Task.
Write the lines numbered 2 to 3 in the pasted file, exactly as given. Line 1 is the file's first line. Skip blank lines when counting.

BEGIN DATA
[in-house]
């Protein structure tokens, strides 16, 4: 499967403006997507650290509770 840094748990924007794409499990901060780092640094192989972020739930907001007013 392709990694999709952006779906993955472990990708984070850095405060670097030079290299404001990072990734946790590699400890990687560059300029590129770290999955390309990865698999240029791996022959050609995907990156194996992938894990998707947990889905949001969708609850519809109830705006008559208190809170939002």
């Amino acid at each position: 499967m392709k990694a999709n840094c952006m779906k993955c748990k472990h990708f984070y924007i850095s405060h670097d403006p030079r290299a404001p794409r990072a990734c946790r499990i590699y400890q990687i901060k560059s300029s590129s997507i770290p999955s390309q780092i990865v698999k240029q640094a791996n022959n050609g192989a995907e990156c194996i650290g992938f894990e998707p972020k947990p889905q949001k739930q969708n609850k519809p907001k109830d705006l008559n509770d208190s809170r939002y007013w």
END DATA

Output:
């Protein structure tokens, strides 16, 4: 499967403006997507650290509770 840094748990924007794409499990901060780092640094192989972020739930907001007013 392709990694999709952006779906993955472990990708984070850095405060670097030079290299404001990072990734946790590699400890990687560059300029590129770290999955390309990865698999240029791996022959050609995907990156194996992938894990998707947990889905949001969708609850519809109830705006008559208190809170939002």
């Amino acid at each position: 499967m392709k990694a999709n840094c952006m779906k993955c748990k472990h990708f984070y924007i850095s405060h670097d403006p030079r290299a404001p794409r990072a990734c946790r499990i590699y400890q990687i901060k560059s300029s590129s997507i770290p999955s390309q780092i990865v698999k240029q640094a791996n022959n050609g192989a995907e990156c194996i650290g992938f894990e998707p972020k947990p889905q949001k739930q969708n609850k519809p907001k109830d705006l008559n509770d208190s809170r939002y007013w």